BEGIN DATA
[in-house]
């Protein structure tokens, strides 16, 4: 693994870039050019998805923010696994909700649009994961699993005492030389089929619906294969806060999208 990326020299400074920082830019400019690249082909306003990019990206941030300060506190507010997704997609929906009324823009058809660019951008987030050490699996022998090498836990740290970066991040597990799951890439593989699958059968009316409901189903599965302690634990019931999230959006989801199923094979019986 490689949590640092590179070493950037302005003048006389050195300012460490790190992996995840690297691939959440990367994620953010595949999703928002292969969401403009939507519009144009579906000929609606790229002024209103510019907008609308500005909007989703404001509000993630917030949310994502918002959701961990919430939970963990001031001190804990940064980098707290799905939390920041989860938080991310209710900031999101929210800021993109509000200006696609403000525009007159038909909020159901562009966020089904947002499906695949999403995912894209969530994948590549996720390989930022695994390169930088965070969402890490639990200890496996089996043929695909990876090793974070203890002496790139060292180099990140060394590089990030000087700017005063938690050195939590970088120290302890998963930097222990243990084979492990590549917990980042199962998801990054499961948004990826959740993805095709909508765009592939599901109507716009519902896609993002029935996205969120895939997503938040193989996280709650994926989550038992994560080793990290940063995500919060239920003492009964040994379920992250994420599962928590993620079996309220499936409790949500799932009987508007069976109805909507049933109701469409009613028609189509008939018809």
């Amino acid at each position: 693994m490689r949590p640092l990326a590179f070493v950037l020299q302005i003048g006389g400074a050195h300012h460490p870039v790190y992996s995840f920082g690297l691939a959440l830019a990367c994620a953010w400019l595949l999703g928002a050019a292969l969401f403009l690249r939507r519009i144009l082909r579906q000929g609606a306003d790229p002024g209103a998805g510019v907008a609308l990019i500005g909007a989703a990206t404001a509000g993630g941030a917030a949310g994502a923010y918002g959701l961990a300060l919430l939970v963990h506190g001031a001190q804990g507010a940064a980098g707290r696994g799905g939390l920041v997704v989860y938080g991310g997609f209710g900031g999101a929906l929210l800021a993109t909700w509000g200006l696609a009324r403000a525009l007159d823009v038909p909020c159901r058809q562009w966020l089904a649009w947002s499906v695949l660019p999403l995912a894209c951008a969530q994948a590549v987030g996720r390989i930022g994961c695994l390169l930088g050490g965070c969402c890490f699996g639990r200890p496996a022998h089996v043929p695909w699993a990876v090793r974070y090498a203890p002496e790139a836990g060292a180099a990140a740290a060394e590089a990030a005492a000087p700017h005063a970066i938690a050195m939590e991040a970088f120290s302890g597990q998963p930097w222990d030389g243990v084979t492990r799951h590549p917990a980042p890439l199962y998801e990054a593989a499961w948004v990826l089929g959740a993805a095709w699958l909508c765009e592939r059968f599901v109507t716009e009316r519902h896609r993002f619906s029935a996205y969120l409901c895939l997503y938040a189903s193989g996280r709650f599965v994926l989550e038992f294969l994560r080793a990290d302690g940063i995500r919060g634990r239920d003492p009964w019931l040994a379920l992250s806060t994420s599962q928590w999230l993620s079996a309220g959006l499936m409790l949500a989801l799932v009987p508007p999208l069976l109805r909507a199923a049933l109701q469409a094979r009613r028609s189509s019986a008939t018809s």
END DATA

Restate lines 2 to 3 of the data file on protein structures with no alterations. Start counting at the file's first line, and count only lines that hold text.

């Protein structure tokens, strides 16, 4: 693994870039050019998805923010696994909700649009994961699993005492030389089929619906294969806060999208 990326020299400074920082830019400019690249082909306003990019990206941030300060506190507010997704997609929906009324823009058809660019951008987030050490699996022998090498836990740290970066991040597990799951890439593989699958059968009316409901189903599965302690634990019931999230959006989801199923094979019986 490689949590640092590179070493950037302005003048006389050195300012460490790190992996995840690297691939959440990367994620953010595949999703928002292969969401403009939507519009144009579906000929609606790229002024209103510019907008609308500005909007989703404001509000993630917030949310994502918002959701961990919430939970963990001031001190804990940064980098707290799905939390920041989860938080991310209710900031999101929210800021993109509000200006696609403000525009007159038909909020159901562009966020089904947002499906695949999403995912894209969530994948590549996720390989930022695994390169930088965070969402890490639990200890496996089996043929695909990876090793974070203890002496790139060292180099990140060394590089990030000087700017005063938690050195939590970088120290302890998963930097222990243990084979492990590549917990980042199962998801990054499961948004990826959740993805095709909508765009592939599901109507716009519902896609993002029935996205969120895939997503938040193989996280709650994926989550038992994560080793990290940063995500919060239920003492009964040994379920992250994420599962928590993620079996309220499936409790949500799932009987508007069976109805909507049933109701469409009613028609189509008939018809």
């Amino acid at each position: 693994m490689r949590p640092l990326a590179f070493v950037l020299q302005i003048g006389g400074a050195h300012h460490p870039v790190y992996s995840f920082g690297l691939a959440l830019a990367c994620a953010w400019l595949l999703g928002a050019a292969l969401f403009l690249r939507r519009i144009l082909r579906q000929g609606a306003d790229p002024g209103a998805g510019v907008a609308l990019i500005g909007a989703a990206t404001a509000g993630g941030a917030a949310g994502a923010y918002g959701l961990a300060l919430l939970v963990h506190g001031a001190q804990g507010a940064a980098g707290r696994g799905g939390l920041v997704v989860y938080g991310g997609f209710g900031g999101a929906l929210l800021a993109t909700w509000g200006l696609a009324r403000a525009l007159d823009v038909p909020c159901r058809q562009w966020l089904a649009w947002s499906v695949l660019p999403l995912a894209c951008a969530q994948a590549v987030g996720r390989i930022g994961c695994l390169l930088g050490g965070c969402c890490f699996g639990r200890p496996a022998h089996v043929p695909w699993a990876v090793r974070y090498a203890p002496e790139a836990g060292a180099a990140a740290a060394e590089a990030a005492a000087p700017h005063a970066i938690a050195m939590e991040a970088f120290s302890g597990q998963p930097w222990d030389g243990v084979t492990r799951h590549p917990a980042p890439l199962y998801e990054a593989a499961w948004v990826l089929g959740a993805a095709w699958l909508c765009e592939r059968f599901v109507t716009e009316r519902h896609r993002f619906s029935a996205y969120l409901c895939l997503y938040a189903s193989g996280r709650f599965v994926l989550e038992f294969l994560r080793a990290d302690g940063i995500r919060g634990r239920d003492p009964w019931l040994a379920l992250s806060t994420s599962q928590w999230l993620s079996a309220g959006l499936m409790l949500a989801l799932v009987p508007p999208l069976l109805r909507a199923a049933l109701q469409a094979r009613r028609s189509s019986a008939t018809s």